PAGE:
Do Americans want more or less centralization?
Do they prefer greater control in Washington,
the states, or local school districts?
Should politicians, educators, or the marketplace rule schools?
The Political Dynamics of American Education
by Frederick M. Wirt and Michael W. Kirst
After studying NCLB in various contexts I have become frustrated with the parameters set by the federal system, which I see as stifling the efficiency of education in the United States. So much money could be saved and so much effort put towards other goals by creating one set of standards and one test for the entire country. The symbolic nod to states rights written into NCLB is redundant and old-fashioned. What could possibly be the difference, after all, between the math needed by fourth graders in Florida and the math needed by fourth graders in Nebraska? With the exception of a few social studies classes, state tests seem an antiquated and wasteful practice.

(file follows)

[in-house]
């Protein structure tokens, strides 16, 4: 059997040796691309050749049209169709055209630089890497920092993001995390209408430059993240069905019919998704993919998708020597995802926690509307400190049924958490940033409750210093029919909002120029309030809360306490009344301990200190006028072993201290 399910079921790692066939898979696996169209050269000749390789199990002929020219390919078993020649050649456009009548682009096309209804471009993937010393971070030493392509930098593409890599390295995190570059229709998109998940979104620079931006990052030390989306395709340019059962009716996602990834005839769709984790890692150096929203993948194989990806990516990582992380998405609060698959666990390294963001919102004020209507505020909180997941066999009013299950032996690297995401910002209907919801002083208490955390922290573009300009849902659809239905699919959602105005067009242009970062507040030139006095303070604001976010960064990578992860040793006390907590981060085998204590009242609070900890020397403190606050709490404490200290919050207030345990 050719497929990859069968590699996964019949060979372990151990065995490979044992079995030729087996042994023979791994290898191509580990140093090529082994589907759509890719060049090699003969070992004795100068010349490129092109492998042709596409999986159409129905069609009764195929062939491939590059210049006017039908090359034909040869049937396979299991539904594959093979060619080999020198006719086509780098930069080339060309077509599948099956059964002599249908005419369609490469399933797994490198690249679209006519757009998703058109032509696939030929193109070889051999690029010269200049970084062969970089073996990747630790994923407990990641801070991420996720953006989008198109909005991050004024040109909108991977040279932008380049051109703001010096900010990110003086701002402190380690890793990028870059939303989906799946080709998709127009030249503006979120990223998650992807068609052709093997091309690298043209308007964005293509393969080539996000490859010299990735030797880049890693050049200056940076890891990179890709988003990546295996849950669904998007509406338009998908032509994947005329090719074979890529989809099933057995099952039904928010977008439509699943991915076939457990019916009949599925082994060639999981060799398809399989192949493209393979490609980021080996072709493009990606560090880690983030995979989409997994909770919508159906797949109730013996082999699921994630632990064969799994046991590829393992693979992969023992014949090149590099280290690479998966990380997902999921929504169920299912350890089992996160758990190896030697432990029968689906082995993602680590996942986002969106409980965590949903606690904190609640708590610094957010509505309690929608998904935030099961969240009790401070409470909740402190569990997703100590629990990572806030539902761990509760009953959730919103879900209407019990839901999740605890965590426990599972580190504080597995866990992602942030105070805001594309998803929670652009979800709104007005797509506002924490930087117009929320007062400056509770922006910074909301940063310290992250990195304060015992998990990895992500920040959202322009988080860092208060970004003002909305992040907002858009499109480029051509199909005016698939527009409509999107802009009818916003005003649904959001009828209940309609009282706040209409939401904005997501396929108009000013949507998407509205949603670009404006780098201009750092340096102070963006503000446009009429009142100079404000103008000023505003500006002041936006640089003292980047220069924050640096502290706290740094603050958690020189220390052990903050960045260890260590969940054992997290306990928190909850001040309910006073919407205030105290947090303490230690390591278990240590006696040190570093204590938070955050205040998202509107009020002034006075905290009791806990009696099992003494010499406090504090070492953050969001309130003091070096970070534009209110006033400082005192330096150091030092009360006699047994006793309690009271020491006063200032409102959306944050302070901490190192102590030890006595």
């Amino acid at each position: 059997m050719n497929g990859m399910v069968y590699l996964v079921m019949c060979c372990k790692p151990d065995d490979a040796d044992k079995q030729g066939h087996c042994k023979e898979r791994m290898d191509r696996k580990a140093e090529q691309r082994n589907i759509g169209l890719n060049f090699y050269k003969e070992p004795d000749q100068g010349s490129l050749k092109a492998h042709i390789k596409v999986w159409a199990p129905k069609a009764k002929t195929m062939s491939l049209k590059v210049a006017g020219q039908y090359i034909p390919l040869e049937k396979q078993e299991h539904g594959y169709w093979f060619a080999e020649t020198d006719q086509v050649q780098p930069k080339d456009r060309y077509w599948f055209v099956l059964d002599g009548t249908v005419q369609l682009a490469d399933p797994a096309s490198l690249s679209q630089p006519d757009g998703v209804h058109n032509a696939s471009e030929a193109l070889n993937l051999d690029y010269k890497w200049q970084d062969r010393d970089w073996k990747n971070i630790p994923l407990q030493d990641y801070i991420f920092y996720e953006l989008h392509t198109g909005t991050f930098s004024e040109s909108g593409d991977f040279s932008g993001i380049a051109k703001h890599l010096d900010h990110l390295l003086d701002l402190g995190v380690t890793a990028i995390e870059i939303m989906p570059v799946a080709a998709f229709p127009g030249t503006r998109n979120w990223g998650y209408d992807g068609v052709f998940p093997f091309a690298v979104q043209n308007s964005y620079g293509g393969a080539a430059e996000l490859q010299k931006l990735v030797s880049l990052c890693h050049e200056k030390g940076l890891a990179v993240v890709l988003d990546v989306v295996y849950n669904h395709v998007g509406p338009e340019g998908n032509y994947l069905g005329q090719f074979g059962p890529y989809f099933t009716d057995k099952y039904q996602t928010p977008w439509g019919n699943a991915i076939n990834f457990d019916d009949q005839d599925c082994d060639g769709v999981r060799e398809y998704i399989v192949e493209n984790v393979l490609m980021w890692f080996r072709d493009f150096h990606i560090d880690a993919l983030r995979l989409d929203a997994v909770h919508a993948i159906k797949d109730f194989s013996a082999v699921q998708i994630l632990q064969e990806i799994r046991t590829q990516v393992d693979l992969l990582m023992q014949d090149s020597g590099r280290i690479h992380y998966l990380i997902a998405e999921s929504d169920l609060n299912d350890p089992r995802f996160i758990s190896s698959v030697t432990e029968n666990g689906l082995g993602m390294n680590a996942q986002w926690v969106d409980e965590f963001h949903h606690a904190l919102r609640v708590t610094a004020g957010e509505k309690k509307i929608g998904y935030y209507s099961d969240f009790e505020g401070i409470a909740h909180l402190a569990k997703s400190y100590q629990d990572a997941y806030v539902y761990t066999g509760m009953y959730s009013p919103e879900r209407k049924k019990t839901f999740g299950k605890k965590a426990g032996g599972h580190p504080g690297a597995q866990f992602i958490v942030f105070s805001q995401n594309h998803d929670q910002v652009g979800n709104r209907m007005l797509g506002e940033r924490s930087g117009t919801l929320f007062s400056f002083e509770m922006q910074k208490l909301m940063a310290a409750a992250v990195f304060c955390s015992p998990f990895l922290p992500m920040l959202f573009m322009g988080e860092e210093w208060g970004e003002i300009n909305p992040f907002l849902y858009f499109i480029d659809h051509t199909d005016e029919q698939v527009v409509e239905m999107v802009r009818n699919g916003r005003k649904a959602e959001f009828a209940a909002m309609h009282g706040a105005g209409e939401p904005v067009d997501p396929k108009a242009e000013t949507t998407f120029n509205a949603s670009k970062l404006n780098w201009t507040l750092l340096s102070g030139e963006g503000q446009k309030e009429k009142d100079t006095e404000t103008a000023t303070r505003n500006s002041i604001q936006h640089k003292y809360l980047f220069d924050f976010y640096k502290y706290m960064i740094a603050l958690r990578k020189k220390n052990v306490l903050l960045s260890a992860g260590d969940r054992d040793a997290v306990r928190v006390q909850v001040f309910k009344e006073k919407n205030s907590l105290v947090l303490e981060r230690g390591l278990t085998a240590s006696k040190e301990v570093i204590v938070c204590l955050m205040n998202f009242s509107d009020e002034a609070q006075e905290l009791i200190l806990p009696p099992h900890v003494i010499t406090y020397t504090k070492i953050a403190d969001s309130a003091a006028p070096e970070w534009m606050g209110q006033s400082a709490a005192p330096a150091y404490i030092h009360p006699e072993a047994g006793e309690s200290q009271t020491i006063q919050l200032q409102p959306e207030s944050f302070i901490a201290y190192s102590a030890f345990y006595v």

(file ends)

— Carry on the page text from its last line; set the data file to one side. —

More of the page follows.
I was surprised to read that a Gallup poll in 2002 concluded that 68 percent of Americans think that all states should use a national assessment to measure student achievement (Wirt & Kirst, p. 30). The proposals for amendments to NCLB that I have studied take the state’s role as a given and attempt to work around it or use incentives to entice states to adopt national standards. If only thirty percent of the population would disagree, why does the federal government not just take over? Upon reading and thinking more about the subject, I began to realize that there are two flaws with this way of thinking. First, as Smith et al. so persuasively point out, polls are far from accurate descriptions of true widespread public sentiment. Second, it is not the public whose opinion matters, but those in power. Certainly local and state legislators, governors, and administrators of state departments of education would be loath to make themselves obsolete in the accountability-in-education arena.
 When I refer to money being saved and jobs being lost through centralization, I am not taking a fiscally conservative stance. On the contrary, in my perfect world, the savings – and much more- would go to providing comprehensive education for those children who need it most. The salaries of bureaucrats who lost their jobs would go to social workers, psychologists, nurses, family involvement coordinators, and paraprofessionals hired from the school’s community.